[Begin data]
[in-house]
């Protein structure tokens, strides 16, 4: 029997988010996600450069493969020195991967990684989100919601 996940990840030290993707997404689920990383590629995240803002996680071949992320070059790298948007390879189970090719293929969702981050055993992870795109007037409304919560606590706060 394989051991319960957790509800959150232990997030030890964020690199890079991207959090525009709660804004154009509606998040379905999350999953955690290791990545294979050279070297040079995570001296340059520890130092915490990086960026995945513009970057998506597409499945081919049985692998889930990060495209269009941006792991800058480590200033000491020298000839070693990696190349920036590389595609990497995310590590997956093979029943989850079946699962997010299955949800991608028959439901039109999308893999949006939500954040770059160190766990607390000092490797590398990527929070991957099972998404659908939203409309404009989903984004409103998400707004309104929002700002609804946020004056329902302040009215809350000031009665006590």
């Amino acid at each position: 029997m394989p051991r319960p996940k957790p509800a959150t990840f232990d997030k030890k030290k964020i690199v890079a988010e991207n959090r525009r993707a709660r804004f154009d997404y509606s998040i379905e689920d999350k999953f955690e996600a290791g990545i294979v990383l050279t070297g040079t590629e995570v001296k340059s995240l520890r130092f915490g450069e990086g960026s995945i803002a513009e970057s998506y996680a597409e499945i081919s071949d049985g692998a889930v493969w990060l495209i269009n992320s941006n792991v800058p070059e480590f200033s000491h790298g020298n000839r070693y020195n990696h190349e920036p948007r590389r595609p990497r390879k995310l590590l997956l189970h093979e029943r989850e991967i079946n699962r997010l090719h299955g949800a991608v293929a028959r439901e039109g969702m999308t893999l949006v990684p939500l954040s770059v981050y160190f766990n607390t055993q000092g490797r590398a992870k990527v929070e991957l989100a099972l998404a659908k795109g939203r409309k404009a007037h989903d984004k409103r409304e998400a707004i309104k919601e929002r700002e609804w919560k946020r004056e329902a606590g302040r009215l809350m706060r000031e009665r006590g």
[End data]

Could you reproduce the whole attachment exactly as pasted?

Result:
[in-house]
């Protein structure tokens, strides 16, 4: 029997988010996600450069493969020195991967990684989100919601 996940990840030290993707997404689920990383590629995240803002996680071949992320070059790298948007390879189970090719293929969702981050055993992870795109007037409304919560606590706060 394989051991319960957790509800959150232990997030030890964020690199890079991207959090525009709660804004154009509606998040379905999350999953955690290791990545294979050279070297040079995570001296340059520890130092915490990086960026995945513009970057998506597409499945081919049985692998889930990060495209269009941006792991800058480590200033000491020298000839070693990696190349920036590389595609990497995310590590997956093979029943989850079946699962997010299955949800991608028959439901039109999308893999949006939500954040770059160190766990607390000092490797590398990527929070991957099972998404659908939203409309404009989903984004409103998400707004309104929002700002609804946020004056329902302040009215809350000031009665006590």
């Amino acid at each position: 029997m394989p051991r319960p996940k957790p509800a959150t990840f232990d997030k030890k030290k964020i690199v890079a988010e991207n959090r525009r993707a709660r804004f154009d997404y509606s998040i379905e689920d999350k999953f955690e996600a290791g990545i294979v990383l050279t070297g040079t590629e995570v001296k340059s995240l520890r130092f915490g450069e990086g960026s995945i803002a513009e970057s998506y996680a597409e499945i081919s071949d049985g692998a889930v493969w990060l495209i269009n992320s941006n792991v800058p070059e480590f200033s000491h790298g020298n000839r070693y020195n990696h190349e920036p948007r590389r595609p990497r390879k995310l590590l997956l189970h093979e029943r989850e991967i079946n699962r997010l090719h299955g949800a991608v293929a028959r439901e039109g969702m999308t893999l949006v990684p939500l954040s770059v981050y160190f766990n607390t055993q000092g490797r590398a992870k990527v929070e991957l989100a099972l998404a659908k795109g939203r409309k404009a007037h989903d984004k409103r409304e998400a707004i309104k919601e929002r700002e609804w919560k946020r004056e329902a606590g302040r009215l809350m706060r000031e009665r006590g």